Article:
Beatings at gunpoint, slavery, dangerous working conditions and squalid living conditions are among the challenges facing migrant fishermen working aboard Taiwanese-owned fishing vessels, according to a new investigation.
A new film by the Environmental Justice Foundation (EJF) tells the harrowing stories of these migrant labourers, exposing the fact that, although some new rules have been introduced in Taipei, human rights abuses and illegal fishing practices continue.
Taiwan is a major supplier of seafood to the world, shipping annual exports worth around US$2 billion to Europe, USA, Japan, and other major economies.
A vast fleet of almost 1,800 distant water vessels with Taiwanese flags operate across the world’s oceans, and hundreds more are owned by Taiwanese nationals but fly ‘flags of convenience’ of other states with even more lax regulations.
EJF interviewed dozens of migrant fishermen who have worked aboard Taiwanese fishing vessels, operating both in national waters and across the world. The fishermen, who hail mainly from Indonesia and the Philippines, reported violence, abuse and threats; squalid conditions and heavy financial deductions for food, travel, medical checks and accommodation; and working long hours, in unsafe and inhumane conditions, for little or no money.
One man, who worked on a Taiwanese-owned vessel that frequently changed its name and flag, tells of seeing his friend being dragged to the boss’s office ashore and held at gunpoint while being beaten by three men. All for working too slowly.
“My friend was hit many times. They also beat him with a sword, not chopping, but hitting. He had a gun pointed at him. I wanted to say something, I took a step forward, but the sword was already there. The boss and his bodyguards wanted to attack me too, but I was pulled back by my captain, who said: ‘This one was not involved.’”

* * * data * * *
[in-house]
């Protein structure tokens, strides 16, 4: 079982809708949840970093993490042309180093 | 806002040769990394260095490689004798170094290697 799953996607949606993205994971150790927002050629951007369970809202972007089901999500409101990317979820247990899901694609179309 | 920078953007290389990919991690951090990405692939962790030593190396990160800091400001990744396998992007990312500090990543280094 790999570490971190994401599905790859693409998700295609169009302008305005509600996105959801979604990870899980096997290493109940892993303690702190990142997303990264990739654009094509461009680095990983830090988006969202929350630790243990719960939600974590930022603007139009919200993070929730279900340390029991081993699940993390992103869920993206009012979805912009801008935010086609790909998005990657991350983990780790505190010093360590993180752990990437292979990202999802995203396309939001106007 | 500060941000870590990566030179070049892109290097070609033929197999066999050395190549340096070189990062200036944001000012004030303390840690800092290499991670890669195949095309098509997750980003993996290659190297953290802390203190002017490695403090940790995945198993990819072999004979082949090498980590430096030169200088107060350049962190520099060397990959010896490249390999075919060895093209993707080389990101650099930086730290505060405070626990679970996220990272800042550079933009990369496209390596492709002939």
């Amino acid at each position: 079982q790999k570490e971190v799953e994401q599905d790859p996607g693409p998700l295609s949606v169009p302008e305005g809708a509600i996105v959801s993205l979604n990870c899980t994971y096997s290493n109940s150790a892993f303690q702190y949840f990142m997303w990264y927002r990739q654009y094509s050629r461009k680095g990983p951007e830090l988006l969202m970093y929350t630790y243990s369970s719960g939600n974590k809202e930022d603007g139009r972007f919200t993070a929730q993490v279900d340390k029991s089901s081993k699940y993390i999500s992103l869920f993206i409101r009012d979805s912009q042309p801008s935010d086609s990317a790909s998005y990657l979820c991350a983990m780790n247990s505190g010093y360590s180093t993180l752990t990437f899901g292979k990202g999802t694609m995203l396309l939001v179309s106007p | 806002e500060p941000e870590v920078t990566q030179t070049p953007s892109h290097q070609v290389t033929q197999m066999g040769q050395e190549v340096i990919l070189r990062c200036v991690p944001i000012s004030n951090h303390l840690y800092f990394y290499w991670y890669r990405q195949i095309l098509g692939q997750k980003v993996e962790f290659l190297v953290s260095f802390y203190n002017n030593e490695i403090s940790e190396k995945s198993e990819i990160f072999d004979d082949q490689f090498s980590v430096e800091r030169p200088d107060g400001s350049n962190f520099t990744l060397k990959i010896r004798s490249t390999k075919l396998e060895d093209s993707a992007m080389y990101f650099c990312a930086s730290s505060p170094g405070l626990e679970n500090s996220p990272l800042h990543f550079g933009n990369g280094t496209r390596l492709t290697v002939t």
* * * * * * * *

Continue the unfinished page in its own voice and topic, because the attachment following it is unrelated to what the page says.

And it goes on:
The men also reported being underpaid or not paid at all, and having to work as slaves. “I worked [on the ships] to earn money, but I went home empty-handed,” says one fisherman despondently. “I asked for consul’s help [to get my wages], they didn’t respond. That’s all. It would take too long to tell you the whole story.”
Many vessels in the Taiwanese distant water fleet do not return to port for months or even years at a time, simply transferring their catch to another boat out at sea. These long fishing periods allow vessels to exploit marine resources to the maximum, while the extreme isolation on the high seas means that crew are vulnerable to abuse, with no government measures in place to inspect their conditions. Prosecutions for human trafficking in the industry are almost non-existent.
EJF’s Director Steve Trent, says: “The human rights abuses on these vessels are appalling and completely unacceptable. What is more, they underpin illegal fishing that is rapidly destroying the fisheries which millions of people rely on. As one of the world’s most advanced economies, Taiwan has the means and technology to put a stop to these abuses in its fisheries. Taiwanese authorities must empower a single, well-resourced and properly trained agency responsible for protecting migrant crew from human trafficking, and all workers should be protected in line with key International Labour Organization conventions. Unmonitored transfers of catches at sea should also be banned, and maximum trip lengths set.”
Taiwanese politician Lin Shufen also stressed that the Taiwanese government needs to do more to improve fishers’ conditions.
“The Taiwanese government did improve some of the relevant laws,” she says. But warns that they were mainly related to illegal fishing and for regulations on “working conditions, labour rights and human rights, the improvement is very limited.”
“We should not only include [migrant fishers] in the protection, but also put ourselves in their shoes and help to eliminate the human trafficking problem.”